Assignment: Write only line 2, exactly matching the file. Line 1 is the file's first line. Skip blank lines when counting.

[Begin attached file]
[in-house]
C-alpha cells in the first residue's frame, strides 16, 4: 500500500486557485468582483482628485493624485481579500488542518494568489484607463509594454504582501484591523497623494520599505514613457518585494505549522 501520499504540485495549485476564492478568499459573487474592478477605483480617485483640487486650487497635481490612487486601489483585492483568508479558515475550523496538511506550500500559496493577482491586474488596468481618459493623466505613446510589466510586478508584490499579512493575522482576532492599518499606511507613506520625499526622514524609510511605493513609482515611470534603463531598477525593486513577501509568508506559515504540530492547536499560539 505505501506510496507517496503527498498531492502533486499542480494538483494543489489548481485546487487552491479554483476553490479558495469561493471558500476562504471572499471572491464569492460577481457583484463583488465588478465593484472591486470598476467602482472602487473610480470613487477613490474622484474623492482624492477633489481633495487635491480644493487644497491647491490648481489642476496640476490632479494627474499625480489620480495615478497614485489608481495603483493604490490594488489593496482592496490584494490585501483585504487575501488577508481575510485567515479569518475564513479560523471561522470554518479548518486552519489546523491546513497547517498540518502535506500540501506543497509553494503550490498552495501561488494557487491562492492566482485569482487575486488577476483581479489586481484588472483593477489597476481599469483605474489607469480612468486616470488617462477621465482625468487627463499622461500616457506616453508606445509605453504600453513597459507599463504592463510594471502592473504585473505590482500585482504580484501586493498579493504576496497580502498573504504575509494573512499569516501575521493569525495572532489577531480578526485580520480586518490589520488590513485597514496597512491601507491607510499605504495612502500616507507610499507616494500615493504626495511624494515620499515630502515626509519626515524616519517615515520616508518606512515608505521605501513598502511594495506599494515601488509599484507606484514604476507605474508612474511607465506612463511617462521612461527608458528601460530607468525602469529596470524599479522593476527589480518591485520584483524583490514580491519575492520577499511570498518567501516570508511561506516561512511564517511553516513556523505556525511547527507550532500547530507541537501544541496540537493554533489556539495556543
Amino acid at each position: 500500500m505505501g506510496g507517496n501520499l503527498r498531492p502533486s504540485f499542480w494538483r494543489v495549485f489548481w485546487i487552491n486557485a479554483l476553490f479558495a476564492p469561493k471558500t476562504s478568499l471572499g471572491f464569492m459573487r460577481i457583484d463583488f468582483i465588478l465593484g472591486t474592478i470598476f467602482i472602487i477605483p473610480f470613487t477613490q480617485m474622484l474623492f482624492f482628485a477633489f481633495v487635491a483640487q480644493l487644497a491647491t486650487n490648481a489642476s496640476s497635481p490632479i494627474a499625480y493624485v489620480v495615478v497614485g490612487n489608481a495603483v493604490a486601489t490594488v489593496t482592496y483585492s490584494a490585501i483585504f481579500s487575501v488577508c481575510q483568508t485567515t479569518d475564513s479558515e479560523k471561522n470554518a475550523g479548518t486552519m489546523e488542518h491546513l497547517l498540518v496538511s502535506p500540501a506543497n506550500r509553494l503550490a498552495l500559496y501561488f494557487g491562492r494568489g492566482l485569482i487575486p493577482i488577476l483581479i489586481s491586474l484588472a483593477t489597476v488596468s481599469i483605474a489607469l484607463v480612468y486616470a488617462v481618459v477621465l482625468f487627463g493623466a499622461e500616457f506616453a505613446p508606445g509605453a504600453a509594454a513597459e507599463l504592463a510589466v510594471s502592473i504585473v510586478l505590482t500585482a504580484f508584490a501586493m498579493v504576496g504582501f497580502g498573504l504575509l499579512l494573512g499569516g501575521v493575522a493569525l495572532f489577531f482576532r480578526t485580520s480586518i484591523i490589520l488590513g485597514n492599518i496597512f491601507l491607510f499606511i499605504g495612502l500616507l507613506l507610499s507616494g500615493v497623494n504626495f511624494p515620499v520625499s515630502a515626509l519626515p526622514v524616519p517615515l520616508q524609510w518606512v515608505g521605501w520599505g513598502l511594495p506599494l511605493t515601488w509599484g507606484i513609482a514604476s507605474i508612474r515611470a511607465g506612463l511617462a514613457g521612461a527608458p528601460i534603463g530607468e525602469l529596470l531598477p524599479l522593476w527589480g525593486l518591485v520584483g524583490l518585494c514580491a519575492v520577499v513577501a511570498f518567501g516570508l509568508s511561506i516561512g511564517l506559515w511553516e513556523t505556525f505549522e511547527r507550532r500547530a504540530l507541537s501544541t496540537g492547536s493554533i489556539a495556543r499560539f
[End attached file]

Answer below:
C-alpha cells in the first residue's frame, strides 16, 4: 500500500486557485468582483482628485493624485481579500488542518494568489484607463509594454504582501484591523497623494520599505514613457518585494505549522 501520499504540485495549485476564492478568499459573487474592478477605483480617485483640487486650487497635481490612487486601489483585492483568508479558515475550523496538511506550500500559496493577482491586474488596468481618459493623466505613446510589466510586478508584490499579512493575522482576532492599518499606511507613506520625499526622514524609510511605493513609482515611470534603463531598477525593486513577501509568508506559515504540530492547536499560539 505505501506510496507517496503527498498531492502533486499542480494538483494543489489548481485546487487552491479554483476553490479558495469561493471558500476562504471572499471572491464569492460577481457583484463583488465588478465593484472591486470598476467602482472602487473610480470613487477613490474622484474623492482624492477633489481633495487635491480644493487644497491647491490648481489642476496640476490632479494627474499625480489620480495615478497614485489608481495603483493604490490594488489593496482592496490584494490585501483585504487575501488577508481575510485567515479569518475564513479560523471561522470554518479548518486552519489546523491546513497547517498540518502535506500540501506543497509553494503550490498552495501561488494557487491562492492566482485569482487575486488577476483581479489586481484588472483593477489597476481599469483605474489607469480612468486616470488617462477621465482625468487627463499622461500616457506616453508606445509605453504600453513597459507599463504592463510594471502592473504585473505590482500585482504580484501586493498579493504576496497580502498573504504575509494573512499569516501575521493569525495572532489577531480578526485580520480586518490589520488590513485597514496597512491601507491607510499605504495612502500616507507610499507616494500615493504626495511624494515620499515630502515626509519626515524616519517615515520616508518606512515608505521605501513598502511594495506599494515601488509599484507606484514604476507605474508612474511607465506612463511617462521612461527608458528601460530607468525602469529596470524599479522593476527589480518591485520584483524583490514580491519575492520577499511570498518567501516570508511561506516561512511564517511553516513556523505556525511547527507550532500547530507541537501544541496540537493554533489556539495556543